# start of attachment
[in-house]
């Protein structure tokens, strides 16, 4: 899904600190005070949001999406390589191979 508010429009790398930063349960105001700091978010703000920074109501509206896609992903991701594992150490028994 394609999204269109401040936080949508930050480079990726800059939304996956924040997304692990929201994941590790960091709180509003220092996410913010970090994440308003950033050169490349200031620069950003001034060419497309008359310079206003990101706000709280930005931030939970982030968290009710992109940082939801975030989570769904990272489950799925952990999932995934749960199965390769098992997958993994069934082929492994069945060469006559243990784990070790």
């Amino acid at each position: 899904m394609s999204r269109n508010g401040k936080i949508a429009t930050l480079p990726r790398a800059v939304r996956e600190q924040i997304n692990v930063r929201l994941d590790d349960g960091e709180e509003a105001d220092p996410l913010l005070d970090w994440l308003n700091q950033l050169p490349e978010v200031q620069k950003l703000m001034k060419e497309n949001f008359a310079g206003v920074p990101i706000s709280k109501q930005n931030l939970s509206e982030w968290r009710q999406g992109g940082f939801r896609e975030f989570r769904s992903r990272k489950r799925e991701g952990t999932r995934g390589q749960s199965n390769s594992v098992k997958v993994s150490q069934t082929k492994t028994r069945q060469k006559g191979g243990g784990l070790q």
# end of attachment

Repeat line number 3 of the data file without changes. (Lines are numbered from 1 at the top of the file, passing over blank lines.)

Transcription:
């Amino acid at each position: 899904m394609s999204r269109n508010g401040k936080i949508a429009t930050l480079p990726r790398a800059v939304r996956e600190q924040i997304n692990v930063r929201l994941d590790d349960g960091e709180e509003a105001d220092p996410l913010l005070d970090w994440l308003n700091q950033l050169p490349e978010v200031q620069k950003l703000m001034k060419e497309n949001f008359a310079g206003v920074p990101i706000s709280k109501q930005n931030l939970s509206e982030w968290r009710q999406g992109g940082f939801r896609e975030f989570r769904s992903r990272k489950r799925e991701g952990t999932r995934g390589q749960s199965n390769s594992v098992k997958v993994s150490q069934t082929k492994t028994r069945q060469k006559g191979g243990g784990l070790q």